**Companion Resources Newsletter**
edited by Paul D. Leichty
Volume 1, No. 5 May 1999
Greetings once again from your connection between technology and community!
There are many changes happening at Companion Resources. Most of you know by now that we have a new web site on our own domain and a new e-mail address. I will tell you more about that later in this newsletter.
In my March 1999 newsletter, I promised that some day I would tell you more about the Jesters. That day has come…but actually, I’m going to let someone else tell you about the Jesters.
I am honored to present my daughter, Renita Leichty. Soon to graduate from North Side High School in Fort Wayne, she was on the editorial staff of the student newspaper for three years and a writer all four years. In the fall, she will be pursuing a career in journalism as a “Fellow” in the Center for Contemporary Media at DePauw University, Greencastle, Indiana.
In the darkened auditorium at the University of Saint Francis, aspiring young actors deliver their lines on the musical’s opening night.
“What was that brown stuff, anyway?” queries a girl about her camp’s food.
“It was peanut butter!” is the punchline, delivered by a slightly anxious young man, tall, thin, with unruly light hair and glasses that won’t stay up. The audience laughs.
Shakespeare, it’s not. Some of the lines are delivered in a mutter, too fast, too loud, or not at all. But that doesn’t seem to matter. Because my brother is up there, proclaiming to the world that Camp Werdehekawee serves peanut butter in their spaghetti, and that’s something I never thought would happen.
If you questioned the parents of these young thespians, they might say the same. “My child, on stage? Never would have thought it.” Some are natural hams, others love to sing, some are shy or nervous. Together, they are the Jesters, a drama troupe made up of mentally or physically disabled individuals ages 6 to 30-something. And together, they are on stage, making us laugh, and in the end, making some of us cry.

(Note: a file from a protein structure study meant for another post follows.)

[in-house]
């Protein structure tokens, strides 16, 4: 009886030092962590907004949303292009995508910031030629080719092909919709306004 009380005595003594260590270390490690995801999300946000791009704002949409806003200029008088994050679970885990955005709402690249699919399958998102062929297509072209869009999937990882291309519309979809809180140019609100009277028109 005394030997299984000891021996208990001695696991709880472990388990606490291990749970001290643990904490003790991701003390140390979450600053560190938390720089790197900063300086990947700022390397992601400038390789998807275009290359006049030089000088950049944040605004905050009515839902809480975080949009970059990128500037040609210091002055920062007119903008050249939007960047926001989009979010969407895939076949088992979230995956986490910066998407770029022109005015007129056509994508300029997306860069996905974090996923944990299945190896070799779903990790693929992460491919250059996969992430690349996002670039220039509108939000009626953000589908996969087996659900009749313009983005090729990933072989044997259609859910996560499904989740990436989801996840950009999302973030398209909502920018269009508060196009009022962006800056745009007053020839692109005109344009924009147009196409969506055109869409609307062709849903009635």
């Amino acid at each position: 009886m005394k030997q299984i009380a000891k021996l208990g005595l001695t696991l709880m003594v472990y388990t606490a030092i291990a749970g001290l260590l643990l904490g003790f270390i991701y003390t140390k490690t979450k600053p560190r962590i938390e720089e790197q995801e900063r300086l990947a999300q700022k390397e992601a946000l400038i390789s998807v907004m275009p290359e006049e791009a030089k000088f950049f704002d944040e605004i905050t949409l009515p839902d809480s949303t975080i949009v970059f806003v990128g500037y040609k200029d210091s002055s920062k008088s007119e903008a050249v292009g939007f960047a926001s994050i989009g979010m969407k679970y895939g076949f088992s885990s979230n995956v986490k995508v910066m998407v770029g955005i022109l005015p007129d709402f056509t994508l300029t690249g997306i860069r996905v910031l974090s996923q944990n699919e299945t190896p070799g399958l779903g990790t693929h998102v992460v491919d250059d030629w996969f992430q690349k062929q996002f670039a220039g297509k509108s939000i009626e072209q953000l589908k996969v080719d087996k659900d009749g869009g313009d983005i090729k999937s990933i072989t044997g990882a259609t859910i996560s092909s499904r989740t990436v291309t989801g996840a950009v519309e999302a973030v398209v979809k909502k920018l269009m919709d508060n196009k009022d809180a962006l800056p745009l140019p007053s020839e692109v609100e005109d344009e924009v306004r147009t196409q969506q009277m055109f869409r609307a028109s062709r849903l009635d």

Every year, Jim Didier and his co-workers have written an original musical (although they do occasionally get re-used) and fit the parts to the abilities of his charges.
Every year 30-some individuals gather on Saturday mornings from September to February to learn their parts. They sing, they play, they enjoy themselves.
Every year, it looks like things might not quite fit together, and Jim runs around frantically trying to fit everything together.
And in the end, it all fits. The end product may be rough around the edges, but it is still beautiful and whole.
At the end of every show, the entire cast of the Jesters sings a song called “If Just One Person”. This song, which may or may not have originated in a Charlie Brown musical, ends with the heartfelt
and when all those people believe in you
deep enough and strong enough believe in you
long enough and hard enough
it stands to reason
you yourself could start to see what everybody sees in you
and maybe even you
could believe in you, too.
And for the last three years, at the end of the show, my mother sits beside me and the tears well up. Whatever the original intent of those lines, the song fits perfectly with what the Jesters have accomplished.
Every year they get a standing ovation, and every year, they deserve it.
My thanks to Renita for giving us such a wonderful glimpse of what the Jesters means to our family. And you can be assured that the mother and sister of our family actor aren’t the only ones in the family with tears in their eyes at each performance!
The Jesters is a unique experience of special people sharing their gifts with the community!
[Note of 11 January 2007: Unfortunately, the pictures that were available have been taken down.]
Companion Resources is certainly on the move! Perhaps you aren’t aware of all of the resources that we now offer. Now it all starts at one easy to remember address:
Paul D. Leichty
Fort Wayne, Indiana
“People Using Technology Building Community”